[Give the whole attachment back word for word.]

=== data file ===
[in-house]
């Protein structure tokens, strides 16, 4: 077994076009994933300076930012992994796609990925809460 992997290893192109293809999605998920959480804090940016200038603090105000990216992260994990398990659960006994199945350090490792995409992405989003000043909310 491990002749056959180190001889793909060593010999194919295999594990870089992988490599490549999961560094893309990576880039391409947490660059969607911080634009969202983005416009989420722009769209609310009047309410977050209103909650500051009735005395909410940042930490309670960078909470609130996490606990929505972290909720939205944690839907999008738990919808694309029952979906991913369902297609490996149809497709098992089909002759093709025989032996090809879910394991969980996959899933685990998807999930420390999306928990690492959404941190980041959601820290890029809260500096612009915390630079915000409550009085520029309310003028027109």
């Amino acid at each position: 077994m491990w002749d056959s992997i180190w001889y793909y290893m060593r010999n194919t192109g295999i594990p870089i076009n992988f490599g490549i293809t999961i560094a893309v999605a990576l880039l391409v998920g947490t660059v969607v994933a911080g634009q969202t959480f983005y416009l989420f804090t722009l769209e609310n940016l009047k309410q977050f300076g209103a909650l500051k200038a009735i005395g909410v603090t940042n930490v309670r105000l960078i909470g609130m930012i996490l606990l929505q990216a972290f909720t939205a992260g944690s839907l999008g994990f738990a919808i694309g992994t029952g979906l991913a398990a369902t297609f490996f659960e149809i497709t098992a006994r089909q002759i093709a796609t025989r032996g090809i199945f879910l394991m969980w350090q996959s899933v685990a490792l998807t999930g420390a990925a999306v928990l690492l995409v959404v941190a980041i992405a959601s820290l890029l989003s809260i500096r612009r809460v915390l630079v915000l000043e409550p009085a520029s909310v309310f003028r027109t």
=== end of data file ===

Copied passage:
[in-house]
């Protein structure tokens, strides 16, 4: 077994076009994933300076930012992994796609990925809460 992997290893192109293809999605998920959480804090940016200038603090105000990216992260994990398990659960006994199945350090490792995409992405989003000043909310 491990002749056959180190001889793909060593010999194919295999594990870089992988490599490549999961560094893309990576880039391409947490660059969607911080634009969202983005416009989420722009769209609310009047309410977050209103909650500051009735005395909410940042930490309670960078909470609130996490606990929505972290909720939205944690839907999008738990919808694309029952979906991913369902297609490996149809497709098992089909002759093709025989032996090809879910394991969980996959899933685990998807999930420390999306928990690492959404941190980041959601820290890029809260500096612009915390630079915000409550009085520029309310003028027109």
């Amino acid at each position: 077994m491990w002749d056959s992997i180190w001889y793909y290893m060593r010999n194919t192109g295999i594990p870089i076009n992988f490599g490549i293809t999961i560094a893309v999605a990576l880039l391409v998920g947490t660059v969607v994933a911080g634009q969202t959480f983005y416009l989420f804090t722009l769209e609310n940016l009047k309410q977050f300076g209103a909650l500051k200038a009735i005395g909410v603090t940042n930490v309670r105000l960078i909470g609130m930012i996490l606990l929505q990216a972290f909720t939205a992260g944690s839907l999008g994990f738990a919808i694309g992994t029952g979906l991913a398990a369902t297609f490996f659960e149809i497709t098992a006994r089909q002759i093709a796609t025989r032996g090809i199945f879910l394991m969980w350090q996959s899933v685990a490792l998807t999930g420390a990925a999306v928990l690492l995409v959404v941190a980041i992405a959601s820290l890029l989003s809260i500096r612009r809460v915390l630079v915000l000043e409550p009085a520029s909310v309310f003028r027109t």